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Twenty Christmases and an Eitz Hamoedim

Eitz Hamoedim 2015

This year, my partner, Ryan, and I celebrate year four of our Eitz Hamoedim. It’s a Hebrew term I coined meaning Tree of the Festivals. You can call it a Chanukah Bush, because why not? (And its existence proves the lie of this self-fulfillingly self-defeating meme.) But it’s so much more than that.

As I’ve asserted on this blog for half a decade, I am a Jewish convert who believes the “December dilemma” is a choice. If we fear our children will become Christians from Christmas trees, the trees are the least of our worries. (A bigger worry might be Jewish parents who never bother to go to shul but magically expect their kids to be more Jewishly observant than they are…)

I’ve never understood the headlong rush into handwringing that so many of my fellow Jews inflict upon themselves during the end-of-year holidays. Fellow Jews-by-choice, especially, feel pressured in December to conform to the narrow vision of tradition promulgated by some Jews of a month where no Christian holiday exists–and no Christian family members or memories, for that matter.

Yes, Chanukah is a minor holiday. No, the Jewish holiday that actually includes trees doesn’t occur for another few months. But, so what? Every choice made by a Jew is a Jewish choice, and Judaism, like all religions, was born from syncretism. (LMGTFY.) And who has a right to say that every Jew, Jewish choice, or Jewish family tradition supposed to be the same? Especially considering that that’s never been the case? As a people, we’ve always been ethnically, racially, and relationally diverse.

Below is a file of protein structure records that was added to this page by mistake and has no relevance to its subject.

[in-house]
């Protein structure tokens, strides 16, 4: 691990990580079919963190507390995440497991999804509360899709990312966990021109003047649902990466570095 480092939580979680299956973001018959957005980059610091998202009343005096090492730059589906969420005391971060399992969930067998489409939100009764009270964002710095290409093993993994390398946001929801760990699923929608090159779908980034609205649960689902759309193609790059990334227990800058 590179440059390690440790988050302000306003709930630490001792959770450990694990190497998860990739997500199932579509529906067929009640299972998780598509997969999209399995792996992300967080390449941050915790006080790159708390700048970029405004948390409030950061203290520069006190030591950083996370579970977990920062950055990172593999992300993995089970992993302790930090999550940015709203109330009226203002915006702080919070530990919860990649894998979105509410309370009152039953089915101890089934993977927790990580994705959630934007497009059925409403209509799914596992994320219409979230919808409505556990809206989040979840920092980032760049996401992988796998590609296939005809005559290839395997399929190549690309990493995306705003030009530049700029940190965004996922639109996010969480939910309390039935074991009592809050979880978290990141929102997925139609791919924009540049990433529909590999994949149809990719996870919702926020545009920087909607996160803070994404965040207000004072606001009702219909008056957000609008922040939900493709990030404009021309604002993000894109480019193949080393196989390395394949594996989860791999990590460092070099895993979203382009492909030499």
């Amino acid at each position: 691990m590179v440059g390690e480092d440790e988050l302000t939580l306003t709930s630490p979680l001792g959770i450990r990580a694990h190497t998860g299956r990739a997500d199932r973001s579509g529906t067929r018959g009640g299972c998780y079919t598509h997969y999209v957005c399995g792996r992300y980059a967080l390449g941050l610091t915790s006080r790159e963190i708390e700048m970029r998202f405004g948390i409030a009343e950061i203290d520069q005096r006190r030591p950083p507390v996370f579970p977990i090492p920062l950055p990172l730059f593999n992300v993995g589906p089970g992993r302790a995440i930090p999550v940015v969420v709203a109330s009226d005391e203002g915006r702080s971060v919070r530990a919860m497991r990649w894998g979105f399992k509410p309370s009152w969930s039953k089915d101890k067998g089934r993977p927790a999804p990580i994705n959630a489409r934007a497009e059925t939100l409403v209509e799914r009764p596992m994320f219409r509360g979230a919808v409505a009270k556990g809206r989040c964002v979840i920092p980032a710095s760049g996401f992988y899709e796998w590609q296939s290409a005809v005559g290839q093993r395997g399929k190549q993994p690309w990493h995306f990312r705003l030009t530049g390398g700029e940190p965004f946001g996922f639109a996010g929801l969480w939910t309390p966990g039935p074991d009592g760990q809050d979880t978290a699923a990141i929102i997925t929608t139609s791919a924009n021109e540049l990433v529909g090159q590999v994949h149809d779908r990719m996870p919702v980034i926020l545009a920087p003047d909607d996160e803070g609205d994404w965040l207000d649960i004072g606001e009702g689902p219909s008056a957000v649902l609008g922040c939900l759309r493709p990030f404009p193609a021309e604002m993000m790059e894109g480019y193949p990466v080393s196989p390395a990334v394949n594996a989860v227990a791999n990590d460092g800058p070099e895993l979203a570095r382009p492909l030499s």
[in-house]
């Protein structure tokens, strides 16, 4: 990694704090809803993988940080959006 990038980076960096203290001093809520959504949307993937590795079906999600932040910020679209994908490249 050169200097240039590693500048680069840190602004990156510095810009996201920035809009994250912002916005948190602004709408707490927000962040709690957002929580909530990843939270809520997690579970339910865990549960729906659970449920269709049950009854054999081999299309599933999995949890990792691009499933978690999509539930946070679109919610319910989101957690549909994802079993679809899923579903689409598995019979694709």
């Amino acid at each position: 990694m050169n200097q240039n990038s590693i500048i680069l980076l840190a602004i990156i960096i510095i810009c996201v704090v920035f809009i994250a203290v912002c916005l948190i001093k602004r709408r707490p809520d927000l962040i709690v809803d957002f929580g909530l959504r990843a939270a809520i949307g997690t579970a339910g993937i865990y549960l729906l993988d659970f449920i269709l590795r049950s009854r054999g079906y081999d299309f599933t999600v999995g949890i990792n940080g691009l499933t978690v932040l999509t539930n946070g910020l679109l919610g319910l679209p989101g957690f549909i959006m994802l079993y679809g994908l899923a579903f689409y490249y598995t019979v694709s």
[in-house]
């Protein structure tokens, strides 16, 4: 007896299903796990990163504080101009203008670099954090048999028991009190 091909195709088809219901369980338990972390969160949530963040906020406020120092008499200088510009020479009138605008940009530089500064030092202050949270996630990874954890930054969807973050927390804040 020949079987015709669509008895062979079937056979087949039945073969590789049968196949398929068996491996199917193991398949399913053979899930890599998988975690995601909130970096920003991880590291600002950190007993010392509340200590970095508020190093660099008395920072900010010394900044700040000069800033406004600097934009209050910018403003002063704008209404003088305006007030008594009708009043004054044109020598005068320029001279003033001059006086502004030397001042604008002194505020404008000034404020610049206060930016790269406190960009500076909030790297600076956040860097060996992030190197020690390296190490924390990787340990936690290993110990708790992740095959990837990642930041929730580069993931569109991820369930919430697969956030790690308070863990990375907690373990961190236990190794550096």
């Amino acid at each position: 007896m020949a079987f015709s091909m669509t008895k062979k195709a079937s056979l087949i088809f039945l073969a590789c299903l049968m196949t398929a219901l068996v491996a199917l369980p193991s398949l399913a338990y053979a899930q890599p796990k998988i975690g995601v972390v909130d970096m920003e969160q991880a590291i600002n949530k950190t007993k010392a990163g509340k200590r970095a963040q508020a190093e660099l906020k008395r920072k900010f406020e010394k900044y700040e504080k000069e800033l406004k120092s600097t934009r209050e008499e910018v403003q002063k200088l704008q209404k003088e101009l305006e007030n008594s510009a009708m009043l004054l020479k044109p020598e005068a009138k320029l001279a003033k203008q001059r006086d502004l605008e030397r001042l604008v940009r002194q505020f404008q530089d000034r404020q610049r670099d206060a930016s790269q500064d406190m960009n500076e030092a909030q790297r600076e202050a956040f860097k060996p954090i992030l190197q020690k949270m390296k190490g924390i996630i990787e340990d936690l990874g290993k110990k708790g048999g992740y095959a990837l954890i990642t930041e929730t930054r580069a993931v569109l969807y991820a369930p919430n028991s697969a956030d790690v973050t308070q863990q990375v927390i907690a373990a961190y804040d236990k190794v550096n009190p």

Twenty years ago, when my then-troubled family and I became estranged, I carried our Christmas traditions forward. The holidays were among the only times we ever really felt securely happy as a family, so I made our big-fake-tree traditions my own. If I couldn’t have my family, I could have my December tree and memories.

In 2010 at the beginning of my Jewish journey, I set aside those traditions as future Jews-by-choice are taught to do, bought my first chanukiyah (Chanukah menorah), and celebrated my first Chanukah. At the time, I felt that the richness of the Hebrew calendar, with its meaningful religious holidays large and not-so-large celebrated throughout the year, filled me up in a way similar to my former, once-a-year family Christmas tradition.

I still felt that way in 2011. But finally an official Jew and much more comfortable with making my own Jewish decisions, I decided to revisit my family’s tree tradition. I wanted to honor holidays with my long-lost family, but it in a Jewish framework. And I wanted to do it in a manner as secular as my family’s former Yuletide celebrations. (And no matter what any fellow Jew who didn’t grow up celebrating Christmas claims–for how would they know?–it is absolutely possible to celebrate a secular Christmas.)